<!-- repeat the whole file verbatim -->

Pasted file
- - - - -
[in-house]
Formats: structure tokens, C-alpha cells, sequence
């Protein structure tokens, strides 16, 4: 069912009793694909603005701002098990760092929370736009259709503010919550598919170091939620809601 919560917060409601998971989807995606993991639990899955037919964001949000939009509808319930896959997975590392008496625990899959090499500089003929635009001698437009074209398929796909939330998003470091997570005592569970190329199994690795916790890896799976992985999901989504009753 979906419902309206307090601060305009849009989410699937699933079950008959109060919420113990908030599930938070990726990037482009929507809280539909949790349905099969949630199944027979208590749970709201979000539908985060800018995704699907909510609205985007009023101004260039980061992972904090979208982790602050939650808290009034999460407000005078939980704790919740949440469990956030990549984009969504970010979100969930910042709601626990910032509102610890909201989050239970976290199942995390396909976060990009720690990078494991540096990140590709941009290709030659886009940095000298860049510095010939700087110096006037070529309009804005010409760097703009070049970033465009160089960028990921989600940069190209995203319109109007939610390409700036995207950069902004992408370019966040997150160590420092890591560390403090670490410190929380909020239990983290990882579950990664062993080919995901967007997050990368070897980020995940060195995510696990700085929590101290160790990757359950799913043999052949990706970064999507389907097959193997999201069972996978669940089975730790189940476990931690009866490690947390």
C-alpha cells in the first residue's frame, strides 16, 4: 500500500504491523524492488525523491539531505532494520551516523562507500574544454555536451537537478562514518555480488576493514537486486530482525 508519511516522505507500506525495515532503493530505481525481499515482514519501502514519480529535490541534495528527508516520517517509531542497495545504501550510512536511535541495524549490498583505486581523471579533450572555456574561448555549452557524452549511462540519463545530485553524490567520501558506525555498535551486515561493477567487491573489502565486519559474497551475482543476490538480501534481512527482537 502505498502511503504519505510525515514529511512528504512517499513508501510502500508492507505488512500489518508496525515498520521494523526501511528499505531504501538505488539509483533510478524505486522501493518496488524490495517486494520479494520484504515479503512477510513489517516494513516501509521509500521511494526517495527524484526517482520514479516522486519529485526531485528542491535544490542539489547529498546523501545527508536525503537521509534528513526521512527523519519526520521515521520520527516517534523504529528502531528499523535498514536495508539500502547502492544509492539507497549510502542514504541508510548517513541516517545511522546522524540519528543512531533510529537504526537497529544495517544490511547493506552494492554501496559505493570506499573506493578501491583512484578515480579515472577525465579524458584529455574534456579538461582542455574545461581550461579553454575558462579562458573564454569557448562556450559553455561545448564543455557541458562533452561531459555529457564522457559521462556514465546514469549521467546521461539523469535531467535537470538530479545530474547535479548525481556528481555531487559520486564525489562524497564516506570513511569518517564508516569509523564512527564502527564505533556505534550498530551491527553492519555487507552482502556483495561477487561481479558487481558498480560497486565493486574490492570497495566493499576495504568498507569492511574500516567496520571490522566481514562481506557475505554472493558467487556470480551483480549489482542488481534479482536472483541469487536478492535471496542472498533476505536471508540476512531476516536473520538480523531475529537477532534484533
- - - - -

[in-house]
Formats: structure tokens, C-alpha cells, sequence
């Protein structure tokens, strides 16, 4: 069912009793694909603005701002098990760092929370736009259709503010919550598919170091939620809601 919560917060409601998971989807995606993991639990899955037919964001949000939009509808319930896959997975590392008496625990899959090499500089003929635009001698437009074209398929796909939330998003470091997570005592569970190329199994690795916790890896799976992985999901989504009753 979906419902309206307090601060305009849009989410699937699933079950008959109060919420113990908030599930938070990726990037482009929507809280539909949790349905099969949630199944027979208590749970709201979000539908985060800018995704699907909510609205985007009023101004260039980061992972904090979208982790602050939650808290009034999460407000005078939980704790919740949440469990956030990549984009969504970010979100969930910042709601626990910032509102610890909201989050239970976290199942995390396909976060990009720690990078494991540096990140590709941009290709030659886009940095000298860049510095010939700087110096006037070529309009804005010409760097703009070049970033465009160089960028990921989600940069190209995203319109109007939610390409700036995207950069902004992408370019966040997150160590420092890591560390403090670490410190929380909020239990983290990882579950990664062993080919995901967007997050990368070897980020995940060195995510696990700085929590101290160790990757359950799913043999052949990706970064999507389907097959193997999201069972996978669940089975730790189940476990931690009866490690947390």
C-alpha cells in the first residue's frame, strides 16, 4: 500500500504491523524492488525523491539531505532494520551516523562507500574544454555536451537537478562514518555480488576493514537486486530482525 508519511516522505507500506525495515532503493530505481525481499515482514519501502514519480529535490541534495528527508516520517517509531542497495545504501550510512536511535541495524549490498583505486581523471579533450572555456574561448555549452557524452549511462540519463545530485553524490567520501558506525555498535551486515561493477567487491573489502565486519559474497551475482543476490538480501534481512527482537 502505498502511503504519505510525515514529511512528504512517499513508501510502500508492507505488512500489518508496525515498520521494523526501511528499505531504501538505488539509483533510478524505486522501493518496488524490495517486494520479494520484504515479503512477510513489517516494513516501509521509500521511494526517495527524484526517482520514479516522486519529485526531485528542491535544490542539489547529498546523501545527508536525503537521509534528513526521512527523519519526520521515521520520527516517534523504529528502531528499523535498514536495508539500502547502492544509492539507497549510502542514504541508510548517513541516517545511522546522524540519528543512531533510529537504526537497529544495517544490511547493506552494492554501496559505493570506499573506493578501491583512484578515480579515472577525465579524458584529455574534456579538461582542455574545461581550461579553454575558462579562458573564454569557448562556450559553455561545448564543455557541458562533452561531459555529457564522457559521462556514465546514469549521467546521461539523469535531467535537470538530479545530474547535479548525481556528481555531487559520486564525489562524497564516506570513511569518517564508516569509523564512527564502527564505533556505534550498530551491527553492519555487507552482502556483495561477487561481479558487481558498480560497486565493486574490492570497495566493499576495504568498507569492511574500516567496520571490522566481514562481506557475505554472493558467487556470480551483480549489482542488481534479482536472483541469487536478492535471496542472498533476505536471508540476512531476516536473520538480523531475529537477532534484533